Performance Issues with Disconnected Recordsets
This article will establish performance differences between disconnected and connected recordsets when using them with Microsoft Access and Microsoft SQL Server, and uncover potential pitfalls when designing your system for multi-database access.Author: Jens G. Balchen
IntroductionIn a recent project I was working on, the client wanted a database system where data would be maintained locally on his machine, and then transferred to a web server in batches. For the client application, I used Microsoft Access and a standard set of ADO routines I have developed. These routines use disconnected recordsets, since their primary use have been in transactional, server-side, stateless components. I saw no potential dangers in using disconnected recordsets in a client application.
As it turns out, there is a bug in the MFC data access library. You cannot have more than 40 fields in a recordset and at the same time perform batch updates on that recordset. Since disconnected recordsets use batch updates, this bug caused my client application to crash whenever it tried to update a record. The solution was to use connected recordsets instead, which do not require batch updates. A curious side effect to this, to our client's immense pleasure, was a significant decrease in database access times.
I decided to perform some tests on connected vs. disconnected recordsets using both Microsoft Access and Microsoft SQL Server as database servers. The test code, test results and my conclusion make out this article.
Writing the test codeThe test code was kept very simple. A form containing two command buttons formed the framework, and the code beneath each button had only minor differences. The basic code looks like this:
Private Sub cmdDisconnected_Click() Dim Connection As ADODB.Connection Dim Rs As ADODB.Recordset Dim a As Variant Dim Opening As SETimer Dim Traversing As SETimer Set Opening = New SETimer Set Traversing = New SETimer Set Connection = New ADODB.Connection Set Rs = New ADODB.Recordset Opening.StartTimer ' Open a database connection using a client library cursor. With Connection .ConnectionString = "(whichever connection string you like)" .CursorLocation = adUseClient .Open End With ' Open a recordset with lots of data. With Rs .CursorType = adOpenStatic .LockType = adLockBatchOptimistic .Open "SELECT * FROM Files", Connection End With ' Disconnect recordset. Set Rs.ActiveConnection = Nothing Opening.StopTimer ' Close connection. Connection.Close Set Connection = Nothing Traversing.StartTimer ' Traverse entire recordset. Do While Not Rs.EOF ' Get a text (BLOB) field to increase data load. a = Rs("Description") Rs.MoveNext Loop Traversing.StopTimer ' Close recordset. Rs.Close Set Rs = Nothing txtTimes = txtTimes & Opening.TimeMS & vbTab & Traversing.TimeMS & vbCrLf End SubThe code for cmdConnected_Click looks the same, except for some important differences:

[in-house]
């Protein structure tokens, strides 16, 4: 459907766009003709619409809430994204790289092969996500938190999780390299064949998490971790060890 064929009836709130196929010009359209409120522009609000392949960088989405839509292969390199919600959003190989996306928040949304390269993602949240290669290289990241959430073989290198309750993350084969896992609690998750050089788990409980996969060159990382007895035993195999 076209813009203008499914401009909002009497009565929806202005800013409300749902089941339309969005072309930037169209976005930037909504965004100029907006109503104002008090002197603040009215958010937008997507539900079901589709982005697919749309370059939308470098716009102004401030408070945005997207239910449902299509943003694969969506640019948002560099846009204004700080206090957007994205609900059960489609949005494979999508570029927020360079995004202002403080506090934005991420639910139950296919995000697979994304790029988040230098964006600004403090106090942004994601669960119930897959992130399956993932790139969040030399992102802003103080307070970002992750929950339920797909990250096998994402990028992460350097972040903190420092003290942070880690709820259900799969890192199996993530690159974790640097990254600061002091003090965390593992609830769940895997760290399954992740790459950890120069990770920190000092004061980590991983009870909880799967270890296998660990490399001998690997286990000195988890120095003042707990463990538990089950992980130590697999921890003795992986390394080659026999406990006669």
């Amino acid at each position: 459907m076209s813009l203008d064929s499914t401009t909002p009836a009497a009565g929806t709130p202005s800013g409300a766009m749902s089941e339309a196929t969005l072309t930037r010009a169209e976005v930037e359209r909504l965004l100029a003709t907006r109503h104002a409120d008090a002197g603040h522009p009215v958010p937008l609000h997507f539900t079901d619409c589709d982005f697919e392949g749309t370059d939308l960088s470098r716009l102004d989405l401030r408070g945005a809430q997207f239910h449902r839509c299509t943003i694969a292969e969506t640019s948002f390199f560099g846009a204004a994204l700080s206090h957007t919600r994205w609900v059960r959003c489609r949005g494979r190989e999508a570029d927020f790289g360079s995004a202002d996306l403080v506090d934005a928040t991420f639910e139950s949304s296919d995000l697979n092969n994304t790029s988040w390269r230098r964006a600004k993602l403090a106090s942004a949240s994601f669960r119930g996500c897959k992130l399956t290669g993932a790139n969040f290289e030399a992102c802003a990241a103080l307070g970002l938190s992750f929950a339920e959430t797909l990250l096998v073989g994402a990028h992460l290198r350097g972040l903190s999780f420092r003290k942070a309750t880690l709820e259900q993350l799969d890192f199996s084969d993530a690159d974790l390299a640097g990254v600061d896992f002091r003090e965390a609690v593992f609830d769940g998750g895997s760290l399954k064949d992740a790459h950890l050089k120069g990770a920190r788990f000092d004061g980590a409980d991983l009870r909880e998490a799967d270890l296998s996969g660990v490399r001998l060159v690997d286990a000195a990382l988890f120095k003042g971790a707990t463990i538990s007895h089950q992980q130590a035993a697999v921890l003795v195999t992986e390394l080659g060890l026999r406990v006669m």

' Open a database connection using a server library cursor. With Connection .ConnectionString = "(whichever connection string you like)" .CursorLocation = adUseServer .Open End With ' Open a recordset with lots of data. With Rs .CursorType = adOpenStatic .LockType = adLockOptimistic .Open "SELECT * FROM Files", Connection End With ' The recordset isn't disconnected and the connection ' isn't closed before the traversing starts.As you can see, I performed two tests -- one recorded the time used to open and populate the recordset, and one recorded the time used to traverse the entire recordset, including some basic data access. The output into txtTimes was tab-separated to ease the migration to Microsoft Excel (to do some basic graph creation).
The test resultsSince both Microsoft Access and Microsoft SQL Server perform data caching, subsequent tests show little variation in data access times. However, a comparison between database servers and access methods show huge differences.
Microsoft SQL Server Access Times
These test results clearly show the advantage of disconnected recordsets with Microsoft SQL Server. In average, the basic open, traverse, and close is done 10 times faster than with connected recordsets.
Microsoft Access Access Times
As you can see, disconnected recordsets show a slight performance degrade with Microsoft Access, but the most important thing about these data is the significant increase in speed with connected recordsets. The access time has been reduced to 1 / 15 of the time used with Microsoft SQL Server, and is only 2 / 3 of the time used with disconnected recordsets.
ConclusionDisconnected recordsets provide a fast and convenient way to access data in stateless, transactional enviroments, and work very well with Microsoft SQL Server. This simple test does not take into account factors such as cross-thread marshalling that typically apply to larger systems, but nonetheless, disconnected recordsets prove the most efficient way to access SQL Server data. Connected recordsets seem to work best with Microsoft Access. The access times are significantly reduced, and I suspect the decrease will be even larger when the recordset contains more fields.
When you write applications meant to run with both database servers, give this topic some consideration. If you chose the wrong kind of data access, your application could suffer from slow access times.
Editor: Jens G. Balchen
Last update: 2017-03-28
Copyright 1995-2017 VBI